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Connecting your devices to your network using Ethernet will always provide better performance than if you were to use Wi-Fi.

There are many different types of Ethernet cable that can provide different maximum speeds, so it is important to get some that fit the needs of your home network.

Having wired my own home up with Ethernet and researching the various different types and what they are capable of, I have concluded that these are my recommended Ethernet cables you should consider buying.

Top 3 Recommended Ethernet Cables

  • Monoprice Cat6a Cable – This cable is half the thickness of a regular Cat6a cable and comes in a variety of lengths and colors
  • Vandesail Cat7 Cable – This cable delivers the best performance with speeds up to 10 Gbps and supports a bandwidth of 1,000 Mhz. The flat design is also space-saving
  • Fast Cat Cat5e Bulk Cable – Buying in bulk and making your own Ethernet cables could save you money in the long run and offers more flexibility around the length of cable you need

Why I Picked the Monoprice Cat6a Cable

There are a few reasons for me picking the Monoprice Cat6a Cable as the recommended Ethernet cable.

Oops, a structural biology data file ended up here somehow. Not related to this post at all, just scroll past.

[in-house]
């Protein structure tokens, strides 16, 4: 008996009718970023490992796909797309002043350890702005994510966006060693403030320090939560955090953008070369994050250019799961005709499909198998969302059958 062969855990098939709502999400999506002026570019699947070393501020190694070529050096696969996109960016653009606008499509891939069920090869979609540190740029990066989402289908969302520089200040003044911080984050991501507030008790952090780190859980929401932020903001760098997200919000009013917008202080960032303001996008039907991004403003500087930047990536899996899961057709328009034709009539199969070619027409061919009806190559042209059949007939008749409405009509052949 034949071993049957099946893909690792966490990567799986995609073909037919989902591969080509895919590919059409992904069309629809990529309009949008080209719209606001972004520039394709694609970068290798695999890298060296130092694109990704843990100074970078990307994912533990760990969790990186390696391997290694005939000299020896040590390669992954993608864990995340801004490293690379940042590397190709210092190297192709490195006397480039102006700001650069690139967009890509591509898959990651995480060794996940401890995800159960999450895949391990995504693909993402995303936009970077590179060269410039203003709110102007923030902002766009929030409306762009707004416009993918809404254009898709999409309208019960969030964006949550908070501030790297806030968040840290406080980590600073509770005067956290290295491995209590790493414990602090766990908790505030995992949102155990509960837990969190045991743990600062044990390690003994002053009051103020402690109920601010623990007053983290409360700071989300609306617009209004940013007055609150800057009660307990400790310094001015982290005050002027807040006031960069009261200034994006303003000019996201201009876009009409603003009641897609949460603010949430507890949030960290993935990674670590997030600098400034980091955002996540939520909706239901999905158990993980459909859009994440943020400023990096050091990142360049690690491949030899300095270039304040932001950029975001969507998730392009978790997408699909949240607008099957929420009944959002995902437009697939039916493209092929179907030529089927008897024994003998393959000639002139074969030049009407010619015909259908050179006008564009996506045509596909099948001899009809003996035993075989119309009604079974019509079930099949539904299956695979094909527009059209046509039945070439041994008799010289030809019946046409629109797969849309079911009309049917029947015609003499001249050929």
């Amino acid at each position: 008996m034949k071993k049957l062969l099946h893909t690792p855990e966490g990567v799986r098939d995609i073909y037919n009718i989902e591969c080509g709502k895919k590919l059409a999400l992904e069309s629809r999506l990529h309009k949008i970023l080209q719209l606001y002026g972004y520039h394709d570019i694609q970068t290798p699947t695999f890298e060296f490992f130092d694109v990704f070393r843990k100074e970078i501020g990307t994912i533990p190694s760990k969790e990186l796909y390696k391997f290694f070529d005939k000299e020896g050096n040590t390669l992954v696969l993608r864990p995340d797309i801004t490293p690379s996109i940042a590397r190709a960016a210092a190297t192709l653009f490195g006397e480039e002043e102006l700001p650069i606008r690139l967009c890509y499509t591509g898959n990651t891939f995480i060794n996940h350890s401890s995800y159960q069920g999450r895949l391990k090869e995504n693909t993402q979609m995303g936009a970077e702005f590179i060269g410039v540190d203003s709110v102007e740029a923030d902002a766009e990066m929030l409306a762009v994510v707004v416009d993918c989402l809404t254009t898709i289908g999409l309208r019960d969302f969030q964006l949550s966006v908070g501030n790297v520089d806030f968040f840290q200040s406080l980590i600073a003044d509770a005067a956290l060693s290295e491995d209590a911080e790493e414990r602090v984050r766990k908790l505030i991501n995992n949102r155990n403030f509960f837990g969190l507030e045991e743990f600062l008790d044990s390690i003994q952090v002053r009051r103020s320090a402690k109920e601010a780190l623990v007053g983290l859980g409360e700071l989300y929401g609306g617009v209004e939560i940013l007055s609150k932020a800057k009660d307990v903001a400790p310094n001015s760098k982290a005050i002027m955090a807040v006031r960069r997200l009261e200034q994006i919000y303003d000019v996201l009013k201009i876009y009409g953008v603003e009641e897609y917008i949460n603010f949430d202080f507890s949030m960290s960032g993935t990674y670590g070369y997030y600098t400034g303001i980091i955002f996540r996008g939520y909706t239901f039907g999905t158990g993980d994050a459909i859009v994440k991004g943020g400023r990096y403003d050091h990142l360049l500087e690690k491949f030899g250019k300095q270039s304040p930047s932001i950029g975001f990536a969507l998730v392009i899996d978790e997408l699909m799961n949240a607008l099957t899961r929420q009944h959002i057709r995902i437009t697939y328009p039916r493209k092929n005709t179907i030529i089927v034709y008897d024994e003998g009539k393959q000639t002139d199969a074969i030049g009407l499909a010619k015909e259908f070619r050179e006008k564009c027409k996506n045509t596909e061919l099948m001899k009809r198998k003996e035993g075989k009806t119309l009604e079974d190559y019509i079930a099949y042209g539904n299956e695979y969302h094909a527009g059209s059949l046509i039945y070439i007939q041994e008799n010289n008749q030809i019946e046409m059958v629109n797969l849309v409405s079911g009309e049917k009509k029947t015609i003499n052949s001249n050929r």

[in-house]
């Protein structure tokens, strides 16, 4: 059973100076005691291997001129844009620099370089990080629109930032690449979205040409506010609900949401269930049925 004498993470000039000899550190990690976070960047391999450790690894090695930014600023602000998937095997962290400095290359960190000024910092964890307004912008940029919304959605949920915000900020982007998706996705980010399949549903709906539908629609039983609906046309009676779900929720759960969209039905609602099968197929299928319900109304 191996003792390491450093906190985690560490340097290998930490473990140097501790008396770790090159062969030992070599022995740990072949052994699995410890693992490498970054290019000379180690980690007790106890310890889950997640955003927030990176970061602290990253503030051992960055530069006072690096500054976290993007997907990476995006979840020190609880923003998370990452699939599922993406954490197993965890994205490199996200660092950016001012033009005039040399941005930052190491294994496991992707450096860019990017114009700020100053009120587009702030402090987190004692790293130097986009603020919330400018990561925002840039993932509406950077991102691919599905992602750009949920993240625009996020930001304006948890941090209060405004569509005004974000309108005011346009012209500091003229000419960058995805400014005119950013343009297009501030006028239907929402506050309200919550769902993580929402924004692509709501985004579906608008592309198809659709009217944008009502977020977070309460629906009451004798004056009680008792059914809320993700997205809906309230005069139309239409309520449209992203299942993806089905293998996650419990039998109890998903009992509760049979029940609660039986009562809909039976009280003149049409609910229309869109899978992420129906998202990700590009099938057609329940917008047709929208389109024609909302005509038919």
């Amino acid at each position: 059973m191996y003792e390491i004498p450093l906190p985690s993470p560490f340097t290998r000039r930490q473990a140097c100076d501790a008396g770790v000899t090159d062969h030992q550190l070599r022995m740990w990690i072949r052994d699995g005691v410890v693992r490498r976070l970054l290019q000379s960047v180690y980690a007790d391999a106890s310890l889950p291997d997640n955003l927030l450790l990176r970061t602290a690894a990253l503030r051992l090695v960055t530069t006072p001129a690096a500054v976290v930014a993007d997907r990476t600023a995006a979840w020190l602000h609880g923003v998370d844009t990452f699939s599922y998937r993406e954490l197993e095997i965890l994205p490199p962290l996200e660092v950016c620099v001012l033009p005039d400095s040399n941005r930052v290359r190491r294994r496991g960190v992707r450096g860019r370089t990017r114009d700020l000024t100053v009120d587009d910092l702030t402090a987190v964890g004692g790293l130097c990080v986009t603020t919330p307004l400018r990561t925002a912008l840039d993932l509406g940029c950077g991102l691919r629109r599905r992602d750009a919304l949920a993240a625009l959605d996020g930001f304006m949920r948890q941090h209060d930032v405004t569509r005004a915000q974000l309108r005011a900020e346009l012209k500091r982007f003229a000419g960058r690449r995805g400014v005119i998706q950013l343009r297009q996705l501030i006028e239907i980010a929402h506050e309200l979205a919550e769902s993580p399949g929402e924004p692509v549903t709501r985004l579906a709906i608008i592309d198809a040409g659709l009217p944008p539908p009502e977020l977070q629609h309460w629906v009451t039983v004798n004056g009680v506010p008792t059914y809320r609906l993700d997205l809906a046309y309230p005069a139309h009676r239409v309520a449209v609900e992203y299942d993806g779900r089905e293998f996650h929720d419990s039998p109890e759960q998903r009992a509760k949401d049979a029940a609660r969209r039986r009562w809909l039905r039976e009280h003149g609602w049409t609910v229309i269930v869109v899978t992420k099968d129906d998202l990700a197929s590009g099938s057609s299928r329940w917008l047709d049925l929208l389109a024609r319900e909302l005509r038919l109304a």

• Capable of 10 Gbps speed and has a bandwidth of 550 MHz
  • Half the thickness of other Cat6a cables, allowing you to fit more into the same space and saving you time and money when adding additional cables or replacing fault ones
  • Great flexibility in terms of length of the cable; they range from as short as 0.5ft to as long as 50ft
  • Good choice of colors available as well as a multi-colored pack if you wish to color coordinate your cables with certain devices
  • Comes in a pack of 5 or 10

What to Consider When Buying Ethernet Cables

  • Ethernet cable category – Depending on their category, Ethernet cables will differ in speed, noise resistance, maximum cable length, and frequency. Cat5e should be good enough for most home networks as it is capable of providing Gigabit speeds
  • Length of the cable – I would always recommend buying a cable that is longer than you need. The last thing you want is to get everything set up and buy your cable only to find it is too short by just a couple of inches. Measure twice, buy once
  • Shielded vs Unshielded – Shielded cable is more difficult to work with and costs more. I don’t think they will offer much more benefit at all so my advice would be to save yourself some money and stick with an unshielded Ethernet cable